Billings Public Works provides many of the basic services that affect the daily lives of everyone who lives and works in Billings. Primarily, the department is responsible for all the things we take for granted on a daily basis: the administration, planning, maintenance, construction management and technical engineering of the City's infrastructure. David Mumford P.E. has served at the Public Works Director since October 2001. He is a true professional, who can tell about all aspects of the work of his department. He is also a great conversationalist who can tell simple and interesting about serious and important things. JBN: Please introduce Public Works Department of Billings... David Mumford P.E.: Public Works is the largest department in the city. We have 250 full-time employees. And our budget this year is 165 million. We are revenue for services so we are not tax-based or funded by the General Fund. Public Works includes handling engineering for all the projects in the city, solid waste services both collection and landfill, water and wastewater both plant processing and all the distribution and collection. All the street maintenance and environmental engineering for the city fall under Public Works. So its a very broad-based organization. JBN: Your department prepared Integrated Water Plan. Please tell more about it... David Mumford P.E.: We have been working on the idea of how to deal with water long term needs. We secured our water rights which are fairly significant. One real concern is we get all of our water from the Yellowstone River at the lowest place in the city. So we have to pump all the water uphill to all City residents The plant currently handles the water volumes, but we have some summer days when people are watering lawns where the water plant is at its capacity. But long-term we need to look at redundancy so that if something happens to the river , we have enough water in storage. On a regular basis we get low water flows in the winter when we get ice jams that shut the plant down. Or because the plant is over 100 years old even though we have made upgrades to it. So we have been looking at how to deal with long-term water. We looked at everything from recycling the wastewater and all the different options. One thing that came to us in looking around is the Knife River gravel pit that is located on Shiloh and Hesper Road. They have finished excavating out their gravel pits so we started looking at it and a good use of a gravel pit is a reservoir. It already has groundwater and Knife River cannot go any deeper than the shale. We started to analyze it and in the analysis, it came to us that we could provide about the 290-acre lake that would supply 8 months of water if we ever needed it. Right now the way the city of Billings is that the reservoirs and pipe storage between 8 and 10 hours we run out of the water and it is less in the summer time. It takes about 2 hours to get the plant back running once we have to shut it down. So we have 4 to 6-hour window of a problem and then we start running into issues with being able to supply water to the people. This is just not acceptable for a city this size and we have been spending 10s of millions of dollars on water reservoirs but its really hard to keep up with. In the winter time, the demand is such that we shut reservoirs off because there is not enough water and it would freeze in the tanks. So we have even less water stored in the winter. In the City of Billings because we all are trying to make a desert green as you know. We run about 18 to 19 million gallons a day in the winter time but over 60 million gallons of the day during the summer. So we have this huge summertime demand. What we are looking at is building reservoirs out of the gravel pits. That way we would receive water from the bbwa canal. We have talked to the BBWA and they are open to the concept, but it is not finalized yet. The canal runs right next to the gravel pits so we could take our water rights and a portion of it and use the canal to convey it. Then fill the reservoirs on a year-round basis using the canal as a way of getting it there. Then we don't have to put the water in pipes or pumps.. It would naturally feed it. After that, we would put a second water treatment plant on the westend that would have about 20 million gallons a day which we could supply the entire city off the second plant. In the summertime, it would help reduce the demands. One the other things that are happening as a community is the water plant that is currently where it's starting to max out on days where we are at a point it cannot produce more water. We have to upgrade that plant or build a new one. It's cheaper to build a new one rather than to upgrade pipes etc on the existing plant. We have to make sure we have water as it's a scarce commodity. we are fortunate to have the Yellowstone River, but its vulnerable to an oil spill, low water, or any number of things. What we presented to City Council a week ago is the concept of the reservoirs and knife river is open to the idea. The state, department of natural resources also likes the idea. The council told us to keep moving forward. So in the next years capital improvement plan, we will start with the purchase and design phase. Somewhat ambitious but we would like to have everything built within the next 5 or 6 years. The lake would provide a great amenity to Billings and will be 4 times the size of Lake Elmo. It would have trails, areas for folks to picnic or swim or fish as long as it's not a motorboat you could be on it and in it. It would make great recreational area right in town. This would provide long-term water to the city of Billings for hundred years. JBN: So would it not only solve the water issue but also become a kind of entertainment center in the west part of the city? David Mumford P.E.: The Shiloh conservation area is in the same area and is a stormwater detention area which means it cleans the stormwater by going through all the man-made wetlands. I was surprised at what an attraction it is to people they seem to love walking around. It has turned into an amenity park. It was supposed to be engineers building stormwater dentention but we ended up building something that people really enjoy. Adding the lakes really adds to that. It has a lot of positive aspects considering it will cost 50 million to build but costs 80 million to upgrade the existing plant so its cheaper. It has a lot of benefit to it. We are hoping also out of it that we can put piping in such that new subdivisions that are build out there can irrigate from untreated water so we don't spend all the money on to that water to throw it on the ground. So it would be more cost-effective and environmentally better and chlorinated water isn't good for the system being in the environment. It would be good to have naturally filtered water to water lawns. JBN: Do you have also some other project? David Mumford P.E.: We have many projects. This is just one project that we have going. Right now we currently rebuilding the waste-water treatment plant. This a 73 million dollar project to upgrade and meet new state and federal standards for waste-water discharge. Its the first phase but we are looking at what we can do to minimize the next ones. Most of the upgrade will be to treat phospherous and nitrogen which when it enters the river creates algae growth which can be detrimental. But we want to be sure the river is safe. Public works takes very seriously we have so much we are doing is that we take care of the environment. We make sure the river and the community are well taken care of and we are not doing anything detrimental to the river or wildlife. We would like to make sure we do all we can to do a good job that way. The staff takes that very seriously and really wants to do that. JBN: Residents of the city still remember the snowstorm at the end of the year. All the streets were plowed of snow pretty quick. Your department did really great job. Tell please about the routine of plowing the streets from snow in that winter. David Mumford P.E.: I t takes a long time to do it and just normal plowing like that last storm just the arterial streets to plow and haul it they worked 24 hours a day for 9 days. Just to get through the main roads just to plow it and haul it away and such. We really had staff working 24 hours a day for 9 days to do that. it's a big job. The staff very good and worked 12-hour shifts to make sure all plowing, hauling, and sanding was completed. The supervisors are great because they have to be there all the time. It's a really good group all of the public works. The garbage collection guys do a great job picking up ant a take care of it. That as another project. We are in the design of a transfer type center at the landfill. The new transfer station will be an area where citizens can dump their garbage inside a building,which will help with all the blowing of trash that can occur with high winds. This will also help with improving safety so that people will not be driving around landfill vehicles. We have heavy equipment burying and compacting trash. The trash will be sorted, taken to a specific area, and compacted. This will lengthen the life out of the landfill. Right now the landfill has about 40 to 50 years. We have an additional section that we are permitting for future so we have over 100 years of landfill left. This may not seem like a jewel but communities struggle with having a landfill. Communities go to recycling because they have no place to put their trash. We recognize what we do well and what we don't do well. Unfortunately recycling is expensive. There is so much hand sorting and following commodity markets, Public Works would rather support the companies here in town that do recycling and help them when we can. To support them, we do yard waste recycling, we have the ability to handle fuel, oils, electronics, and take these item to places who handle such waste. Hazardous waste we take and ship it out as part of the collection costs. Last year we handled over 350,000 tons of trash. JBN: What kind of difficulties your department is facing with garbage collection service here in Billings? David Mumford P.E.: Billings is windy. Our biggest problem is the small light plastic bags.. If you don't bag them when we dump them the wind takes them and they blow away and they are everywhere. The other thing we are hoping long-term with the building is to work with some of the organization in the town like habitat for humanity and rehab store people have lots of lumber, sheetrock, or cabinets for example that are still good. We would like to be able to separate those out and have those used by the public or organizations to build homes. Not to be buried but actually used that to try to benefit the community in a reuse mode. We are exploring whether or not we can give home builders a discount on dumping fees if they will separate some of the good stuff out that can be reused. If I don't have to bury it then I should be able to charge them somewhat less for doing that. JBN: Your department does so much work! I guess that many people even don't imagine how many different things running in the city thanks to Public Work Department. David Mumford P.E.: People just wanna know that their garbage their wastewater something happens to it and they hope its good. And we try really hard to do that. They wanna know when they turn on their water tap there is always water coming out. The streets are taken care of the storm drains are taken care of. We build things correctly. One of the things for the last 158 to 16years we try to change. The roads are not just for cars. there are trails, landscaping to make them more. When you drive down Zimmerman trail or drive down 24th the environment differs on how you feel on the road is because of the trail the landscaping. It's not so. If you have a hard surface it makes you tenser. We are trying to make sure the roads are good for people who want to ride bicycles, walk take transit. one of the things we are working on and I think would. It's tough when it snows. Hand shoveling the ADA ramps at intersections. We are selling all of those out recognizing that they are a part of our community that needs to get around that struggles. Especially in the winter time environment, we are trying to figure out ways to do that better. So everybody gets around. The community has changed a lot for that better. We are recognizing that people get around in all kinds of ways, not just in a car. The first real trails were only 14 years ago so a lot has happened in a short period of time. There is a recognition that especially by the City Council the past and current that if you want professional or younger people to come tot he community you have to private them with something to do after work and something to do on weekends. That is where the trails start to come in. In places for people to go. One of the nice things that Billings is recognized and moving towards. There a lot of positive groups trail net works with the city staff. Riverstone Health lots of good organizations that work with us to make it a better place. That is one thing nice there is not only just inside the city organizations but outside organizations that work with us and folks that are really interested in the community. Shilo conservation area we had Yellowstone River Park association donated benches. Wild birds unlimited put up bird's houses out there to better attract. Lots of small business and such has helped us with planting trees benches etc. JBN: If we come back to topic about plowing streets. How many inches of snow should we get that you would start to plowing? David Mumford P.E.: The main road's arterials we start plowing if we think we will get 3 inches. On small residential local streets where this is the first year we have plowed. We are saying that from talking to the council and costs it has to be over 3 inches between 3.5 to 4 then we will plow like we did this last time.. for the first time plowing especially for the private companies they did a very good job on the streets. We anticipated 6 days it took 7.5 but it was their first time and we got almost 15 inches of snow which is a lot to move at once. Once we plowed it we had slippery street because of the ice underneath. We are struggling with places to put the snow. That was a lot of snow to move. Moving snow around trying to figure out where to store it. JBN: Is there some kind of schedule for plowing residential streets? David Mumford P.E.: Residential we have 6 areas the city broke out for sweeping so we use that with the contractor to move through. We started on the south side this last time moved to the north, the heights and then downtown. The next time we will reverse that order. We keep rotating it so that nobody s always last. And then the arterials the main road our goal is to in about 36 to 48 hours and we can plow everything to the point where it's all driveable. That is our first goal to plow everything and then we start picking up the snow that's plowed to center and at that point if we can we try to make sure the trails are cleared. Parks and rec helped us with this last storm. We hopefully within 24 to 36 hours the trails are plowed after the storm ends. Try to get everything going. there are 37 people in streets split into 2 12 hours shifts there are not a lot of people working with all the equipment and such. We did hire more to do residential talking to the council by the time you bought all the equipment and hire the people and if you have winter with not much snow so we contracted out. There are a lot of construction companies with great operators with equipment sitting all winter. It's more effective than to hire any people. Use the private sector when they have great talent to help us. Keep people working. JBN: Last question about the constructions what we have on the streets every summer. Last year it was on the 6th noth street. What kind of works you did in that area and what projects do you have for summer 2018? David Mumford P.E.: We had water and sewer mains that were old that we had to replace so the work there at the division. For us was difficult it was congestive little area to get through. They were big pipes that were deep. They are done. That's all done. We will go confuse people somewhere else this summer. Every year we do about 7 to 8 million dollars worth of water and sewer replacement to try to keep up with the system. We are engineering where project will be next year.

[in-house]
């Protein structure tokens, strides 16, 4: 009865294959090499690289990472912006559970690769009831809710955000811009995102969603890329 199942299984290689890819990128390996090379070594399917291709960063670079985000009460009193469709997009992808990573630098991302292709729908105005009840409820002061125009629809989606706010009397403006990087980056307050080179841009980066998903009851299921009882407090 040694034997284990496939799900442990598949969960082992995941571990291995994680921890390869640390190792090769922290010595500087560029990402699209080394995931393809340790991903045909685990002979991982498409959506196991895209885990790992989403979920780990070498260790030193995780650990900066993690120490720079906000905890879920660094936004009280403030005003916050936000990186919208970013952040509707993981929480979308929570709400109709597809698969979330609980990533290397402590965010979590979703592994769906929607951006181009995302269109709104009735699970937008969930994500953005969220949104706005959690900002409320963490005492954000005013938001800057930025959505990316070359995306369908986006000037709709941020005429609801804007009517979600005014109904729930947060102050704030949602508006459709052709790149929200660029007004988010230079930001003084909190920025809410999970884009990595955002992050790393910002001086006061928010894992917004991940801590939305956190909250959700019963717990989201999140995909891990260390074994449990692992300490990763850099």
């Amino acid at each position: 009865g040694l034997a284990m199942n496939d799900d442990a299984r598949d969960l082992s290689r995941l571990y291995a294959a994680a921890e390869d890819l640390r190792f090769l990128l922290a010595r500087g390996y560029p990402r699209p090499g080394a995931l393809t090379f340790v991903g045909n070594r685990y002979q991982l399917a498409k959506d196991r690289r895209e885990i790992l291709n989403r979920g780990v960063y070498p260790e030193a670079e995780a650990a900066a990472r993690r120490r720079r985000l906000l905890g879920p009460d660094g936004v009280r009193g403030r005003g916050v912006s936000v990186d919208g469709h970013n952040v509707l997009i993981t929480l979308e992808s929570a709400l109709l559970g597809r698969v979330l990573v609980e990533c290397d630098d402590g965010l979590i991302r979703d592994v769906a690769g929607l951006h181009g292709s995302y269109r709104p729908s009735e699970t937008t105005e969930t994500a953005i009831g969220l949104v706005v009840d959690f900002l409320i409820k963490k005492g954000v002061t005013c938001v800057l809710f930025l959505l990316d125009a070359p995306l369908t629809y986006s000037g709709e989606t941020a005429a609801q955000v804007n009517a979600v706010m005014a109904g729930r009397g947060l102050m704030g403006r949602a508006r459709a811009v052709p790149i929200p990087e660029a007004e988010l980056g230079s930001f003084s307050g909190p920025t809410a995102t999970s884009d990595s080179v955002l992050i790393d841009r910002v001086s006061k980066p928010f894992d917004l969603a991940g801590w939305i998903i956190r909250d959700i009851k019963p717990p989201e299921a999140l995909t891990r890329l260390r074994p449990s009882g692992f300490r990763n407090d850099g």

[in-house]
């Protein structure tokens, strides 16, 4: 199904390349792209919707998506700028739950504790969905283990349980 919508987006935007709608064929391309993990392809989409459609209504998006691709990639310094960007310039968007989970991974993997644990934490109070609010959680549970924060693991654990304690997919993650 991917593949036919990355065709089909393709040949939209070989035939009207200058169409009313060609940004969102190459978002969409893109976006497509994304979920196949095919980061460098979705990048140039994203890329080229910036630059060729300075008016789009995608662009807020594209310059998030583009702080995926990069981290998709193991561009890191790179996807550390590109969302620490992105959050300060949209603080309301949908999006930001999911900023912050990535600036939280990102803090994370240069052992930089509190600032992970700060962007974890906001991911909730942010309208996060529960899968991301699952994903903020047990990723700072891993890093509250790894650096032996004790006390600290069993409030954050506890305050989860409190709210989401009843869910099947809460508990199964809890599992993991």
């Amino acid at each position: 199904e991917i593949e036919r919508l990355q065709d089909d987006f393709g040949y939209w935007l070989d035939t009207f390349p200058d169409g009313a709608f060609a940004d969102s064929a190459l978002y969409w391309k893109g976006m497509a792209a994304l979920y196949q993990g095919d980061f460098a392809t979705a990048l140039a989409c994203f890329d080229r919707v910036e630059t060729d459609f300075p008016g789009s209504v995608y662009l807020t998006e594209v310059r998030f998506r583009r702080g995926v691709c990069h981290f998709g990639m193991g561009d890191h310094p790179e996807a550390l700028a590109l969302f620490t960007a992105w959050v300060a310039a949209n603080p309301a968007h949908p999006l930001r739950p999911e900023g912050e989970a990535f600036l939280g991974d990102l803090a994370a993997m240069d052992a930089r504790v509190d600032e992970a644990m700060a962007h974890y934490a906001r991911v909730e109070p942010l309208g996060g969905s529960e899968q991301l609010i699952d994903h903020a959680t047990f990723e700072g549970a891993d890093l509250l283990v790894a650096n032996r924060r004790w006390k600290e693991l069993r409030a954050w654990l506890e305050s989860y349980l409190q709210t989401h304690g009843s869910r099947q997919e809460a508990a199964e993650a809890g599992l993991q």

Johnson’s Billings News